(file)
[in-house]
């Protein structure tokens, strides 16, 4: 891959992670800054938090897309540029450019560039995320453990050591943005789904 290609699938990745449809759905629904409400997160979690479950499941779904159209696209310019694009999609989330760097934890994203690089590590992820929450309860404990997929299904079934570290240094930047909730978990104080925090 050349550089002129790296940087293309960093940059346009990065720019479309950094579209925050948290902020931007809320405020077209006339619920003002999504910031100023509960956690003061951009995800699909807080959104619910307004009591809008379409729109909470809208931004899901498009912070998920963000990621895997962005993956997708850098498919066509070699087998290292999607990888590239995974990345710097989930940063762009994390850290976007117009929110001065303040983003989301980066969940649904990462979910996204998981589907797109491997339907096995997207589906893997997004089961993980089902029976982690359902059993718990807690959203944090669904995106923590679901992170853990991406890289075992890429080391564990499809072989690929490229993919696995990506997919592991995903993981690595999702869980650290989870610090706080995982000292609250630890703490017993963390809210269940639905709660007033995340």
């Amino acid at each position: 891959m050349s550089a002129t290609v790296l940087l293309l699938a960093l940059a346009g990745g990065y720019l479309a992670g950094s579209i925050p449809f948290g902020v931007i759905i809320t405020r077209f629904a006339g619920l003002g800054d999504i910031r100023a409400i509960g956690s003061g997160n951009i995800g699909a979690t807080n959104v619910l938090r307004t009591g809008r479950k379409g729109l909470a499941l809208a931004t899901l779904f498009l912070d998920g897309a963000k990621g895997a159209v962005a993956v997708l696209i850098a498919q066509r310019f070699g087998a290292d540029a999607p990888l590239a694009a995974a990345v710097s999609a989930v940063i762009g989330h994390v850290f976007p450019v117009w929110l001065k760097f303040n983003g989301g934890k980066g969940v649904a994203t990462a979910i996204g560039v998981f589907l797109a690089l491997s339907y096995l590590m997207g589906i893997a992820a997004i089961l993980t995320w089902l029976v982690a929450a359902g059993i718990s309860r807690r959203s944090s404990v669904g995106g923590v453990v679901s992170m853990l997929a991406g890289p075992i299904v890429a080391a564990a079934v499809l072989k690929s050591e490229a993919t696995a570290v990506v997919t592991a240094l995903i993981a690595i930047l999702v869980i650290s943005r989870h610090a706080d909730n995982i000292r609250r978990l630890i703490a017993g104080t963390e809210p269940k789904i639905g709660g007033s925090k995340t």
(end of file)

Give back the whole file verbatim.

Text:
[in-house]
């Protein structure tokens, strides 16, 4: 891959992670800054938090897309540029450019560039995320453990050591943005789904 290609699938990745449809759905629904409400997160979690479950499941779904159209696209310019694009999609989330760097934890994203690089590590992820929450309860404990997929299904079934570290240094930047909730978990104080925090 050349550089002129790296940087293309960093940059346009990065720019479309950094579209925050948290902020931007809320405020077209006339619920003002999504910031100023509960956690003061951009995800699909807080959104619910307004009591809008379409729109909470809208931004899901498009912070998920963000990621895997962005993956997708850098498919066509070699087998290292999607990888590239995974990345710097989930940063762009994390850290976007117009929110001065303040983003989301980066969940649904990462979910996204998981589907797109491997339907096995997207589906893997997004089961993980089902029976982690359902059993718990807690959203944090669904995106923590679901992170853990991406890289075992890429080391564990499809072989690929490229993919696995990506997919592991995903993981690595999702869980650290989870610090706080995982000292609250630890703490017993963390809210269940639905709660007033995340």
């Amino acid at each position: 891959m050349s550089a002129t290609v790296l940087l293309l699938a960093l940059a346009g990745g990065y720019l479309a992670g950094s579209i925050p449809f948290g902020v931007i759905i809320t405020r077209f629904a006339g619920l003002g800054d999504i910031r100023a409400i509960g956690s003061g997160n951009i995800g699909a979690t807080n959104v619910l938090r307004t009591g809008r479950k379409g729109l909470a499941l809208a931004t899901l779904f498009l912070d998920g897309a963000k990621g895997a159209v962005a993956v997708l696209i850098a498919q066509r310019f070699g087998a290292d540029a999607p990888l590239a694009a995974a990345v710097s999609a989930v940063i762009g989330h994390v850290f976007p450019v117009w929110l001065k760097f303040n983003g989301g934890k980066g969940v649904a994203t990462a979910i996204g560039v998981f589907l797109a690089l491997s339907y096995l590590m997207g589906i893997a992820a997004i089961l993980t995320w089902l029976v982690a929450a359902g059993i718990s309860r807690r959203s944090s404990v669904g995106g923590v453990v679901s992170m853990l997929a991406g890289p075992i299904v890429a080391a564990a079934v499809l072989k690929s050591e490229a993919t696995a570290v990506v997919t592991a240094l995903i993981a690595i930047l999702v869980i650290s943005r989870h610090a706080d909730n995982i000292r609250r978990l630890i703490a017993g104080t963390e809210p269940k789904i639905g709660g007033s925090k995340t």